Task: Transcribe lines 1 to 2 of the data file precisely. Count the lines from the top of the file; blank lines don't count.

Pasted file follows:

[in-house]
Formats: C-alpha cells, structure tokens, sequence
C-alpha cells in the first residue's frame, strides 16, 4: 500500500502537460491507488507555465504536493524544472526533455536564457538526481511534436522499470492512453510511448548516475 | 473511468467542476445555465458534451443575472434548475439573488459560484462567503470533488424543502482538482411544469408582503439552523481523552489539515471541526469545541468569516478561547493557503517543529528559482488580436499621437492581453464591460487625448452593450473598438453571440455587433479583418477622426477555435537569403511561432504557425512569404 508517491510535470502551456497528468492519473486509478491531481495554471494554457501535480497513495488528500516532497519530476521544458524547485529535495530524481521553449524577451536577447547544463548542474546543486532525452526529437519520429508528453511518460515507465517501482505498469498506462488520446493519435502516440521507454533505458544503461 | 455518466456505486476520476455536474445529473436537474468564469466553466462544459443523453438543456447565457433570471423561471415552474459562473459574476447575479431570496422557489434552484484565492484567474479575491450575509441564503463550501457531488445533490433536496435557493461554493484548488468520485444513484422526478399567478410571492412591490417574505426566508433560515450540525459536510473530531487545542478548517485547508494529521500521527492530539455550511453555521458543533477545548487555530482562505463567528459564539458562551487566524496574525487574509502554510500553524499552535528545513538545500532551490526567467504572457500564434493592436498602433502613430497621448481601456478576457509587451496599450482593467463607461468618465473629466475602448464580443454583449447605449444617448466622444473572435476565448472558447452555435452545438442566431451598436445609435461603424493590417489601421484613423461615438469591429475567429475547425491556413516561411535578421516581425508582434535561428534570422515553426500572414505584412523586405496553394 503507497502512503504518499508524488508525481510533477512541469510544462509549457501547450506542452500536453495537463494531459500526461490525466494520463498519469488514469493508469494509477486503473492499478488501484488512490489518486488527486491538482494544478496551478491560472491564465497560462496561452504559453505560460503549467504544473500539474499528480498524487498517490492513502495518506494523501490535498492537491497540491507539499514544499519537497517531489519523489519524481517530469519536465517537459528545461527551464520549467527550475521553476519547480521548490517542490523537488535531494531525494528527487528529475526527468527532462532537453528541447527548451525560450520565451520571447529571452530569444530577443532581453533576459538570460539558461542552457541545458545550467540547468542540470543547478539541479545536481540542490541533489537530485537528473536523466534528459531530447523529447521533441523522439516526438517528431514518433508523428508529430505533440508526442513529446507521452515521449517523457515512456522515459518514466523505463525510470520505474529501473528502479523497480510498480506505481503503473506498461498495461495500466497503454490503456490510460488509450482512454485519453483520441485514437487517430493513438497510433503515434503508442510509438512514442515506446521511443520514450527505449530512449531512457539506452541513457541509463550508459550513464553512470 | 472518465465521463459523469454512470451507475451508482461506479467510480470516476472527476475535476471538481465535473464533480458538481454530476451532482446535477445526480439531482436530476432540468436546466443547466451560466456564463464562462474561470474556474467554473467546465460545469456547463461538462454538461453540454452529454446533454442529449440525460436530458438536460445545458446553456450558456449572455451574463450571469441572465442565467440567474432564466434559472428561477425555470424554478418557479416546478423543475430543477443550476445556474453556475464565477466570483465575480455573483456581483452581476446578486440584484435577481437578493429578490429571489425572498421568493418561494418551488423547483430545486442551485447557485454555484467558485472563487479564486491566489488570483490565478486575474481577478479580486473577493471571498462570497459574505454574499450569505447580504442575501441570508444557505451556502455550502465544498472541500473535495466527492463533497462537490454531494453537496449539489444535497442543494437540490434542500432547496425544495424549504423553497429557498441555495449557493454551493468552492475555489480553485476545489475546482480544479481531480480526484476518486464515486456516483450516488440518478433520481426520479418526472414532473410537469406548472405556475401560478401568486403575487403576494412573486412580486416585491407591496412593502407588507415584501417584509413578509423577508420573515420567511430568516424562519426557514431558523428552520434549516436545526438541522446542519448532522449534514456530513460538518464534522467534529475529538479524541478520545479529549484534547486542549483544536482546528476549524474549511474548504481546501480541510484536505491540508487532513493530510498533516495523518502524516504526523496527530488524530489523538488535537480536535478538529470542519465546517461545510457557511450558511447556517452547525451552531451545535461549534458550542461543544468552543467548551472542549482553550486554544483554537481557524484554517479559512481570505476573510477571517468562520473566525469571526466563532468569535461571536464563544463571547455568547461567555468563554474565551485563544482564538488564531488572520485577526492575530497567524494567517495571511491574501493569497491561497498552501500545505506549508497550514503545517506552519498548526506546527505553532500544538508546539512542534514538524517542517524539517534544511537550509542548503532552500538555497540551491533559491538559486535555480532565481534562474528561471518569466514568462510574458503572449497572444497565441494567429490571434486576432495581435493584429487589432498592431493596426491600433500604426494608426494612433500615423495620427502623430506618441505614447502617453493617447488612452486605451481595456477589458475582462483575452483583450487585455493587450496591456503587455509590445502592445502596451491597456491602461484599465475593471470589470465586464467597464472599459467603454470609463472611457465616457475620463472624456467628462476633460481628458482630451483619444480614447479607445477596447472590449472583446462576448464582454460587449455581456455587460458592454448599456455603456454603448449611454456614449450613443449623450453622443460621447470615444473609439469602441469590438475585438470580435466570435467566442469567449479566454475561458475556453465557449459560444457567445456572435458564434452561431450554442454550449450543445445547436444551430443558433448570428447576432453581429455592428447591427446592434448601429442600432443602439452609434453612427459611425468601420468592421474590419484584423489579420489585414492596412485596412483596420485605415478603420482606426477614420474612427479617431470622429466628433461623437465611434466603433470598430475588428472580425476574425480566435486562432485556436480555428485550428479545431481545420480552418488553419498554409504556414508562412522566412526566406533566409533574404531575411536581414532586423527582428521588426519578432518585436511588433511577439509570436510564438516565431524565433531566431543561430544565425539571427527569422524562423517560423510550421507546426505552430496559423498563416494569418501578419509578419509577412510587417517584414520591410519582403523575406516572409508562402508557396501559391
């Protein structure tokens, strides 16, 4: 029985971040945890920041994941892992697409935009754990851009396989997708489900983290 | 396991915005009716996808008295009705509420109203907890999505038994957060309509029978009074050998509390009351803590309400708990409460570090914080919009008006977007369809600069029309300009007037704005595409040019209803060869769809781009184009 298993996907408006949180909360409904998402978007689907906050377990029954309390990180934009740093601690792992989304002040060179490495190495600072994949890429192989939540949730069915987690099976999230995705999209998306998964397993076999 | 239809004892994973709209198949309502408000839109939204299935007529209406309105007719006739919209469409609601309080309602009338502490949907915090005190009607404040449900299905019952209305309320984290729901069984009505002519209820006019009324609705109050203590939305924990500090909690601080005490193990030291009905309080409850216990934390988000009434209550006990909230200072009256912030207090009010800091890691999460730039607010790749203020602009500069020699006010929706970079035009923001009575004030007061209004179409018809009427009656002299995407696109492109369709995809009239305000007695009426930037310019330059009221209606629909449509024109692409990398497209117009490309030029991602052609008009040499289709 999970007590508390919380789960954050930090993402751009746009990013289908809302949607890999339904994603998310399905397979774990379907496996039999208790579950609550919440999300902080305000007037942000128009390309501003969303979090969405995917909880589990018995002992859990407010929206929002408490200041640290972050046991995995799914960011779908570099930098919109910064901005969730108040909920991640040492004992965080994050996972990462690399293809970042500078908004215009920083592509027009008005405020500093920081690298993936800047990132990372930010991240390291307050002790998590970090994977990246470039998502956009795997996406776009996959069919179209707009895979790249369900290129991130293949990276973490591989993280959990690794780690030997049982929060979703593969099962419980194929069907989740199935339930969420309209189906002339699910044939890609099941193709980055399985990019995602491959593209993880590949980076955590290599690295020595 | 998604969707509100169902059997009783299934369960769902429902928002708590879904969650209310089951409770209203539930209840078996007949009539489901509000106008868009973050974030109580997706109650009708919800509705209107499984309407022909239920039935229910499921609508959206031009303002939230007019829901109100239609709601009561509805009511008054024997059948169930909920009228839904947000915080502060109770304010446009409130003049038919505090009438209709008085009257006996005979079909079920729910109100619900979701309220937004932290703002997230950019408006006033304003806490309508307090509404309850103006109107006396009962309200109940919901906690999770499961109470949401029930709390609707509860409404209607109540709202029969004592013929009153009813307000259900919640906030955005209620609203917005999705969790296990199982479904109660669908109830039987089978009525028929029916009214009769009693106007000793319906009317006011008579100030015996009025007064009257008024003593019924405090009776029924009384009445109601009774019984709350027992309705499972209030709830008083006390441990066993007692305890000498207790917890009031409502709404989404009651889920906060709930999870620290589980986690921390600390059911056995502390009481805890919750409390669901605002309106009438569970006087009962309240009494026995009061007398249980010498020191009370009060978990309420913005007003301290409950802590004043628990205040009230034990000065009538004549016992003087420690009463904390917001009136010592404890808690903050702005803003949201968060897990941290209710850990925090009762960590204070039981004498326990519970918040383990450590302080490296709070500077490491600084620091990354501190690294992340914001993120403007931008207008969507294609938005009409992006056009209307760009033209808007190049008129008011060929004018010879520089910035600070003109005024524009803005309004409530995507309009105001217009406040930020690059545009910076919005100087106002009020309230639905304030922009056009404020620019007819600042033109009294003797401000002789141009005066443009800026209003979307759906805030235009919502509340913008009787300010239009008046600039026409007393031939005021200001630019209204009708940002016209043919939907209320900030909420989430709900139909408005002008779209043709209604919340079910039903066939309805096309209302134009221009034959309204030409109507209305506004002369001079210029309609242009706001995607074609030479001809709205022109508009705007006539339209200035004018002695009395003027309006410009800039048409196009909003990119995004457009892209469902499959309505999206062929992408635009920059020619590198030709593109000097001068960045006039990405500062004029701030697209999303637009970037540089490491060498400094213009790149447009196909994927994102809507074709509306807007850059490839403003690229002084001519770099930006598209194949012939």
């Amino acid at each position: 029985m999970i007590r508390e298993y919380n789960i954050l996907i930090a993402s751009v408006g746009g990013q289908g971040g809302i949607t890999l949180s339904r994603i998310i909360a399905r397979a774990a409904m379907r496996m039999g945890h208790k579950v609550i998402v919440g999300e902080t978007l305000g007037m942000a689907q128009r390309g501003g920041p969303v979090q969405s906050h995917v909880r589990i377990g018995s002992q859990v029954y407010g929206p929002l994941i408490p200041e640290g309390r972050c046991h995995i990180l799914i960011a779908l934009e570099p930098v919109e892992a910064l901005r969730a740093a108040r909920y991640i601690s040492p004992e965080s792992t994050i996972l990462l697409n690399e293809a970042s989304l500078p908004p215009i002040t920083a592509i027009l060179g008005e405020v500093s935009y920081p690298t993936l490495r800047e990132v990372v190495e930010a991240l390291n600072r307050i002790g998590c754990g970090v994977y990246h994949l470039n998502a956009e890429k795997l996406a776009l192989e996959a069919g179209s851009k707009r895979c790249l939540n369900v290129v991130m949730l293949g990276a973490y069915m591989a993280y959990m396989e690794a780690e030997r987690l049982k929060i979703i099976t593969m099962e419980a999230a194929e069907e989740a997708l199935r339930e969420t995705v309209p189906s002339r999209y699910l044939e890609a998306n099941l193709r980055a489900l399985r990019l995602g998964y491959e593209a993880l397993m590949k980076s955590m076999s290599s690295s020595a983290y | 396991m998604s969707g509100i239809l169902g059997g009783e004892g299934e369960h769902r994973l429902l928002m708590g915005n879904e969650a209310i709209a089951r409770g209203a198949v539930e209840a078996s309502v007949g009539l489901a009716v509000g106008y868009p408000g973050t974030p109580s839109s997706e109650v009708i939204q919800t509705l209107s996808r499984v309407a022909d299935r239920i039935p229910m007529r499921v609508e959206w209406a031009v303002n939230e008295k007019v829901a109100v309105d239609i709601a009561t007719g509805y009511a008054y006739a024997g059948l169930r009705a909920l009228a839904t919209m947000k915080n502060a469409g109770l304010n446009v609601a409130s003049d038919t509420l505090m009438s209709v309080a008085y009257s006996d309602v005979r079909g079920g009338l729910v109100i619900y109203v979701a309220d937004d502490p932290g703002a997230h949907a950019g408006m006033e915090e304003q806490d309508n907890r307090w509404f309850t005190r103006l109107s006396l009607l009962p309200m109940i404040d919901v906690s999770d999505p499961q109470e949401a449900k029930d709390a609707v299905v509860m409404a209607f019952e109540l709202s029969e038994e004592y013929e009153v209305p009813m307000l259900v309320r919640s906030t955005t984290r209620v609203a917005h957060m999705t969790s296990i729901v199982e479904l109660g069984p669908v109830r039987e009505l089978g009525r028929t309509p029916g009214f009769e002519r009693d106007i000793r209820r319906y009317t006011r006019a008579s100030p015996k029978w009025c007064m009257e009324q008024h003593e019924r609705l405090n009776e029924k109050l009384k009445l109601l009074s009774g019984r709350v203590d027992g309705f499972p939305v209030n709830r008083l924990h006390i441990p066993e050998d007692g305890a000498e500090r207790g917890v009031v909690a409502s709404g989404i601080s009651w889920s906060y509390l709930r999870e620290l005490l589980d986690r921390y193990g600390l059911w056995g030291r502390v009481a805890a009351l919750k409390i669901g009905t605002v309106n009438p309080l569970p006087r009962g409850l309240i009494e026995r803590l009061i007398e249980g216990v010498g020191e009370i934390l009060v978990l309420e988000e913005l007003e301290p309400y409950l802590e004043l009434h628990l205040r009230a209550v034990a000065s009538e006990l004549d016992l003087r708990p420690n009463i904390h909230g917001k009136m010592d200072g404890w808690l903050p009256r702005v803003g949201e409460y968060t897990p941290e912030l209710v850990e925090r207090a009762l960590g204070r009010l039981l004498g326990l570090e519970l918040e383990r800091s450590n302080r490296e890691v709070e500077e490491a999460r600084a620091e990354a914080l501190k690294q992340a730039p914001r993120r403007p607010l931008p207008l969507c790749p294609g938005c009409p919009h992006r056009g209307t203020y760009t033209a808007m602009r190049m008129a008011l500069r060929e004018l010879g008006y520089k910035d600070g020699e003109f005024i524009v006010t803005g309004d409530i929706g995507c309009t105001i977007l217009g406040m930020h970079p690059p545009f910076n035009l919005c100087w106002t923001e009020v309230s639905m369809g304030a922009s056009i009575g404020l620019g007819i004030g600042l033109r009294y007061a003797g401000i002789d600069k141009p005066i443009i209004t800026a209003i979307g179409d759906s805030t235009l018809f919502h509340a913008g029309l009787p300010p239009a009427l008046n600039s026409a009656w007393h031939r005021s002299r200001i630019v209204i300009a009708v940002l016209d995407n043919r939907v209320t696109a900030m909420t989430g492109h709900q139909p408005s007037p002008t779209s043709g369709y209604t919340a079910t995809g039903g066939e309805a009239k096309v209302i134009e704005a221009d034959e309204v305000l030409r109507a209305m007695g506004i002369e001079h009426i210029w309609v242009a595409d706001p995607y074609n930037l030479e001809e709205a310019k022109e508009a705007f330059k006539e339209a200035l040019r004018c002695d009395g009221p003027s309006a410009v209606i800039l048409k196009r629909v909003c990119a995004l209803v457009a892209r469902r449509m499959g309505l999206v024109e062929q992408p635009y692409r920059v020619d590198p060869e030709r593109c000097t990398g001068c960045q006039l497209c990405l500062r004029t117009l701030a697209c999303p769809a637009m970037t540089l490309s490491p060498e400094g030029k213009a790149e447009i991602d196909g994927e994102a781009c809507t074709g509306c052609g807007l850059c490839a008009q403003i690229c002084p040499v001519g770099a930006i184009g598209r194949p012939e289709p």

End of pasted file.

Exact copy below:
[in-house]
Formats: C-alpha cells, structure tokens, sequence